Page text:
In struct statvfs (which is used by the statvfs syscall), there are two fields: f_bsize and f_frsize. What exactly do they stand for? Or to be more specific, if I need to get the logical block size of the filesystem, which one should I use?

It is very confusing, because in the Linux man page, it is said:

unsigned long f_bsize; /* file system block size */
unsigned long f_frsize; /* fragment size */

It seems like f_bsize is the logical block size which I need, while in the man page of macOS, it is said:

f_frsize The size in bytes of the minimum unit of allocation on this file system. (This corresponds to the f_bsize member of struct statfs.)
f_bsize The preferred length of I/O requests for files on this file system. (Corresponds to the f_iosize member of struct statfs.)

It seems like f_frsize is the logical block size, finally I checked the POSIX standards, and here is the specification:

unsigned long f_bsize File system block size.
unsigned long f_frsize Fundamental file system block size.

I have googled for a while and failed to find the definition of the "Fundamental file system block size. Is there anybody who can help?

2 Answers 2


It will depend on your operating system and file system. On linux, f_frsize is rarely (if ever) going to be different than f_bsize - quickly searching the kernel source finds only one real use case (in the nfs server code) where f_frsize is set, and it comes with the following notes:

 * Current versions of glibc do not correctly handle the
 * case where f_frsize != f_bsize.  Eventually we want to
 * report the value of wtmult in this field. 
 * (wtmult is presumed to be the nfs server's disk block size)
buf->f_frsize = dentry->d_sb->s_blocksize;

 * On most *nix systems, f_blocks, f_bfree, and f_bavail
 * are reported in units of f_frsize.  Linux hasn't had
 * an f_frsize field in its statfs struct until recently,
 * thus historically Linux's sys_statfs reports these
 * fields in units of f_bsize.

And in fs/statfs.c, frsize will be set to bsize if a given file system driver does not set it:

if (retval == 0 && buf->f_frsize == 0)
    buf->f_frsize = buf->f_bsize;

'logical' block size is the size in bytes of the blocks on the file system (vs physical block size on a hard drive for instance), and this is what is indicated by f_bsize.

It seems to me that the POSIX specification is intentionally vague, and it's up to each file system to determine/document the exact meaning of the two fields. I would personally take 'fundamental file system block size' to mean the size of the smallest amount of data that a single file can allocate, a kind of base unit of the file system.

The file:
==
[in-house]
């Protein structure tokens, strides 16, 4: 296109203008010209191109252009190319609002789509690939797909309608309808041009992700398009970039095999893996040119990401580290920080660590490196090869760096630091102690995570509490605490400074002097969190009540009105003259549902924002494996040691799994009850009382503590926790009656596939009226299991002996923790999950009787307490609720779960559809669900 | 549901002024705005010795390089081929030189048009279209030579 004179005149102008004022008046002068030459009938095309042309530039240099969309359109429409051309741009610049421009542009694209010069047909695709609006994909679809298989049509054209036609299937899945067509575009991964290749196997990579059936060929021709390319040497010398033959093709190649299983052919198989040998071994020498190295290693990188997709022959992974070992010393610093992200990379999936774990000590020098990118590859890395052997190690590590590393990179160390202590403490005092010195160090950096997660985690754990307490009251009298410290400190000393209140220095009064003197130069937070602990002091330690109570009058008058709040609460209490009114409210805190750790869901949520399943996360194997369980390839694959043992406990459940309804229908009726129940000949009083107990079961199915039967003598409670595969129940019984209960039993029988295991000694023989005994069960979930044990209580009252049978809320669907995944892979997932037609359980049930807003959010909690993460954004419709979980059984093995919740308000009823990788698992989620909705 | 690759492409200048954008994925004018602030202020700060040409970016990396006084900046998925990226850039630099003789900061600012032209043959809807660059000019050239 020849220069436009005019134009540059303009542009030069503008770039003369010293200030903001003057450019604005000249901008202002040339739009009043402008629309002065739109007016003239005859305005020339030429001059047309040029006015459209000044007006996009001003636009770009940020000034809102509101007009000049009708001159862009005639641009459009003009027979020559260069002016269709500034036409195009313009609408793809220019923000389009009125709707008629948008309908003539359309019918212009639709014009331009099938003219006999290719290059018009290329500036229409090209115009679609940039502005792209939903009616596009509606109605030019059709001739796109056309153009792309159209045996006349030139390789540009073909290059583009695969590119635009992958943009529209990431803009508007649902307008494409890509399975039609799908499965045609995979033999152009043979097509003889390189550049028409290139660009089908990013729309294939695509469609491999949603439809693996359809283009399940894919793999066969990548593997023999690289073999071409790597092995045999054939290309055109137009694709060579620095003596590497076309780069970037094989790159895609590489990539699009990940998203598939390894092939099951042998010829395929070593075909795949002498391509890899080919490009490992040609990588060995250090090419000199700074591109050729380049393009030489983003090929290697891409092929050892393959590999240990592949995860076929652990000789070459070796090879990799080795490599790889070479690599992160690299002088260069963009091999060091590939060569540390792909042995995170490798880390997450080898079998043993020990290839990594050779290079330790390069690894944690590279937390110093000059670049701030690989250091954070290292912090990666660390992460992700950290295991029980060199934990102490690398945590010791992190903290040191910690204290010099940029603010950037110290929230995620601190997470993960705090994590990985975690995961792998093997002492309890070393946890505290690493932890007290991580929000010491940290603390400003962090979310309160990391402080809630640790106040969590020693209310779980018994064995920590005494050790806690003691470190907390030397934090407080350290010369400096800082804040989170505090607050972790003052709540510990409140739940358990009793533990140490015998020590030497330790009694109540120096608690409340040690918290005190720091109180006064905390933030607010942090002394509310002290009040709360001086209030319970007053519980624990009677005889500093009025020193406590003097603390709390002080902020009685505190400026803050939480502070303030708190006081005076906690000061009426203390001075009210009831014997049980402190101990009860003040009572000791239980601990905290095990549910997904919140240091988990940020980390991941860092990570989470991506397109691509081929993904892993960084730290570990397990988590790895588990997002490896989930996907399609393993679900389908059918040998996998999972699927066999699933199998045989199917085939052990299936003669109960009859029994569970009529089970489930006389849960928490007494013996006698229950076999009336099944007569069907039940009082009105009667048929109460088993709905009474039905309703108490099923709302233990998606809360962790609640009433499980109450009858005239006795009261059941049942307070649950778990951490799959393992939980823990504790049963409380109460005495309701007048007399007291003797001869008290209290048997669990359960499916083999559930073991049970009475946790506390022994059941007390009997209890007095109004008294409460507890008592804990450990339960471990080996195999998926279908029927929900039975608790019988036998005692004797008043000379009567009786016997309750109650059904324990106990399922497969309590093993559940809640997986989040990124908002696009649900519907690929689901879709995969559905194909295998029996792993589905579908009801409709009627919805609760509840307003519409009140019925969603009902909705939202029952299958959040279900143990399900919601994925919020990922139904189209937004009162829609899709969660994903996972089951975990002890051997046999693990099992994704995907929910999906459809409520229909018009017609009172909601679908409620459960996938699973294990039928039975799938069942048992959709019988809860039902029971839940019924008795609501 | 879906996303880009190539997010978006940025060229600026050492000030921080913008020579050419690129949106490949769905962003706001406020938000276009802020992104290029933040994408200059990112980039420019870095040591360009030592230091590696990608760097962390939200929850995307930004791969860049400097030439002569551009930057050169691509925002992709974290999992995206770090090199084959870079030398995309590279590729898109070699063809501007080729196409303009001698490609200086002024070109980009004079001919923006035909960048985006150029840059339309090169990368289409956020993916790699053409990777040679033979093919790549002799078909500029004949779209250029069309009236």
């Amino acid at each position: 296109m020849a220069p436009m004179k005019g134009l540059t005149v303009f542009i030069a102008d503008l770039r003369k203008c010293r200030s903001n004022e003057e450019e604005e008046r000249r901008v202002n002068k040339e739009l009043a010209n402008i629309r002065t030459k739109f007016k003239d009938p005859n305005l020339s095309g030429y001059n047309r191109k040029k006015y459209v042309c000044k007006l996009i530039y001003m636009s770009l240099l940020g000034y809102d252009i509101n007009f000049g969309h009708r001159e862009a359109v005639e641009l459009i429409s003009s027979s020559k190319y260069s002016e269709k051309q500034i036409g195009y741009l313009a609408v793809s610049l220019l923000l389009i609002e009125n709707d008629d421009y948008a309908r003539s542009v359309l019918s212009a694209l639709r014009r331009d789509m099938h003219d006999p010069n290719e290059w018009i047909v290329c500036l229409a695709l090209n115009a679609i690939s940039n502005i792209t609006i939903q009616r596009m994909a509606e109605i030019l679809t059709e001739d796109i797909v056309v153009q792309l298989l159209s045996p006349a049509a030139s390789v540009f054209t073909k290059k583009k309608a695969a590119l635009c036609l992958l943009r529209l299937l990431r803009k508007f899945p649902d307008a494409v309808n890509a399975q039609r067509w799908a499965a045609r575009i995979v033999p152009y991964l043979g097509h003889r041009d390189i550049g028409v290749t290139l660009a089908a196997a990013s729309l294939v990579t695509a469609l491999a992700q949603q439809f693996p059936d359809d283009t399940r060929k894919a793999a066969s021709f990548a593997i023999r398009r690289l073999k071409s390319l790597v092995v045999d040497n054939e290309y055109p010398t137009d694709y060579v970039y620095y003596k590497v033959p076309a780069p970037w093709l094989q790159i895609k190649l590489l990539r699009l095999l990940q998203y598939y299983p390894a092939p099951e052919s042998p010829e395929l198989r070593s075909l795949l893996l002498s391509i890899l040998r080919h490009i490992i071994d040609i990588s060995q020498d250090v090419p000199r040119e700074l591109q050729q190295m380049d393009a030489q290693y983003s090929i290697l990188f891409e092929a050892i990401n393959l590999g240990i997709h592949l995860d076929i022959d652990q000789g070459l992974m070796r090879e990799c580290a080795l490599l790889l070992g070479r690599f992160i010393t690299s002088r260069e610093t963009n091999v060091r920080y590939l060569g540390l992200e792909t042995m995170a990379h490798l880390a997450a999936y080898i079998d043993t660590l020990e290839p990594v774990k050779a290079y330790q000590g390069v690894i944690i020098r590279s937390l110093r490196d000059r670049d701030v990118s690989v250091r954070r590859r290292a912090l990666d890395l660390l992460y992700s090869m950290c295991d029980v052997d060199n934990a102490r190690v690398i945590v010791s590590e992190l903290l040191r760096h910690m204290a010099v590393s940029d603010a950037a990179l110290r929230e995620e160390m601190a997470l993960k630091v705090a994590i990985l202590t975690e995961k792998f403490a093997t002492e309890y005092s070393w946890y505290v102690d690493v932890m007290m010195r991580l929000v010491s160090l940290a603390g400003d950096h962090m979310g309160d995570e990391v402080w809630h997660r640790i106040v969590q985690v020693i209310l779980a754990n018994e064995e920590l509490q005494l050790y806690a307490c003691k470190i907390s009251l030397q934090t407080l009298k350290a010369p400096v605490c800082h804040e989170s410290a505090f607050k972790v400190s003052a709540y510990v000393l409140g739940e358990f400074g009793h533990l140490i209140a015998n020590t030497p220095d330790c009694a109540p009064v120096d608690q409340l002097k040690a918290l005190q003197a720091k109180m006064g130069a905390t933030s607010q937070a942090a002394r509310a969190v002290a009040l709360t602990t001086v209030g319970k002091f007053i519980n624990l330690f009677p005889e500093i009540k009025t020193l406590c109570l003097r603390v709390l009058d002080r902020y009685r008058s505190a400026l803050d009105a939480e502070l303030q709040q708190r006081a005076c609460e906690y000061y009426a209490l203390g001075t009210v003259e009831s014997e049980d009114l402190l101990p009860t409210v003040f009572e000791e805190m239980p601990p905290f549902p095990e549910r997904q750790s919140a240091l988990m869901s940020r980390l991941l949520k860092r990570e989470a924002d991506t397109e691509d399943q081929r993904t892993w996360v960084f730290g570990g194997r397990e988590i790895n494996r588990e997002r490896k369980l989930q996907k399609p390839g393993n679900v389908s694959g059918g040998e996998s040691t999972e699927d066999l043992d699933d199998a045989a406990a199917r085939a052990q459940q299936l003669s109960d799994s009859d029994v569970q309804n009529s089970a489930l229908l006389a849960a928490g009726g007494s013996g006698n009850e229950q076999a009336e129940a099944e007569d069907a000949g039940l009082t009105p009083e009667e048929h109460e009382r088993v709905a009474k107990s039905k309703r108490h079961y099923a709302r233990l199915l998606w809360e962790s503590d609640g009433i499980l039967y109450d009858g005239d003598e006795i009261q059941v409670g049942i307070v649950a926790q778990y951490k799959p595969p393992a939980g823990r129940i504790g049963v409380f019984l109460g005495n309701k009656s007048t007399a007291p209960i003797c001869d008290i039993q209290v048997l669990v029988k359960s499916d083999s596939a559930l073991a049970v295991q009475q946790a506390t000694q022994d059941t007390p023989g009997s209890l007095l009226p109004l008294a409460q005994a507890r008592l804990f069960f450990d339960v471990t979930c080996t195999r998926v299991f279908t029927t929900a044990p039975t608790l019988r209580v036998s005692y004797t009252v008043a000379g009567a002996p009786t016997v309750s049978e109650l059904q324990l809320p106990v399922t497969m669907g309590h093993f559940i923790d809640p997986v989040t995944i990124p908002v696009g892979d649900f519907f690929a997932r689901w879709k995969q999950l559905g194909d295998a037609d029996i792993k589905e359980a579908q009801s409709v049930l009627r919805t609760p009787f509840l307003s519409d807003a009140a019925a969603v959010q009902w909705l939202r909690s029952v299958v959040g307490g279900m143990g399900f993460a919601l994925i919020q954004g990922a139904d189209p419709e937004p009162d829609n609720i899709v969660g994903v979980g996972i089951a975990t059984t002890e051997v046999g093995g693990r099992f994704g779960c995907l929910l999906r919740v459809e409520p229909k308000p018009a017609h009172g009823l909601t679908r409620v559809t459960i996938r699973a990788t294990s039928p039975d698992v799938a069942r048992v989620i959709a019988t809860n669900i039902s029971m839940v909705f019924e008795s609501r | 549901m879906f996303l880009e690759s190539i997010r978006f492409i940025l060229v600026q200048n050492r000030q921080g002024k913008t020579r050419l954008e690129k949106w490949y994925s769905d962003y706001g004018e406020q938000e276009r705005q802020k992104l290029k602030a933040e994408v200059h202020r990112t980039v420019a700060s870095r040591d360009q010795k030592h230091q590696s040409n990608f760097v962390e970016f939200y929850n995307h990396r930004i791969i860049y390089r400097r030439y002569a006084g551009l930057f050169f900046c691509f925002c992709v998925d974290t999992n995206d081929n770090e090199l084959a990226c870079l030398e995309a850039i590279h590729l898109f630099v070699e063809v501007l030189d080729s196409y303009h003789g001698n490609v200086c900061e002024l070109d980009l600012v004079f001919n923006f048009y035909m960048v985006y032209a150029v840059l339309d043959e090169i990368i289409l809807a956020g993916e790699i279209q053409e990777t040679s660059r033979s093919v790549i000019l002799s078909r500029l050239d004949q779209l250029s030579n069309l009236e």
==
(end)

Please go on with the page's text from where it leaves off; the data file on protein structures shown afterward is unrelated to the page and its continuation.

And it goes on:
Maybe I've gone on a bit of a tangent though -

Perhaps there is some confusion due to statvfs vs statfs, which are different functions/structures, both of which have members with names f_frsize and f_bsize, which don't have the same meaning across both structures.

What the MacOS documentation is saying is that the statvfs.f_frsize has the same meaning as statfs.f_bsize, and statvfs.f_bsize is likewise equivalent to statfs.iosize.

So you can use statfs.f_bsize or statvfs.f_frsize to determine the logical block size of a file system. statvfs is the newer and POSIX standard way, though some systems recommend against its usage.

  • Thank you very much for the help. The information about Linux kernel implementation is quite helpful. It seems like that f_frsize is quite new to the kernel and is not very stable?(Like in the NFS) Anyway, I decide to use the f_frsize until I meet some realistic problems.
    – Yi Zhenfei
    Feb 23, 2019 at 3:26

Just cite the The Linux Programming Interface (Page 276) as a supplement:

For most Linux file systems, the values of f_bsize and f_frsize are the same. However, some file systems support the notion of block fragments, which can be used to allocate a smaller unit of storage at the end of the file if a full block is not required. This avoids the waste of space that would otherwise occur if a full block was allocated. On such file systems, f_frsize is the size of a fragment, and f_bsize is the size of a whole block. (The notion of fragments in UNIX file systems first appeared in the early 1980s with the 4.2BSD Fast File System, described in [McKusick et al., 1984].)

  • No in-tree Linux filesystem ever sets f_frsize to be different from f_bsize–except for FUSE, which just reports whatever the FUSE server says. So, the only way they could ever be different, is (1) out-of-tree Linux filesystem, (2) FUSE filesystem (I expect very few would make f_frsize!=f_bsize, but arbitrary custom code can do anything), (3) if your code is ported to run on something other than Linux (maybe some BSD? or some commercial Unix?) Jan 28 at 20:58

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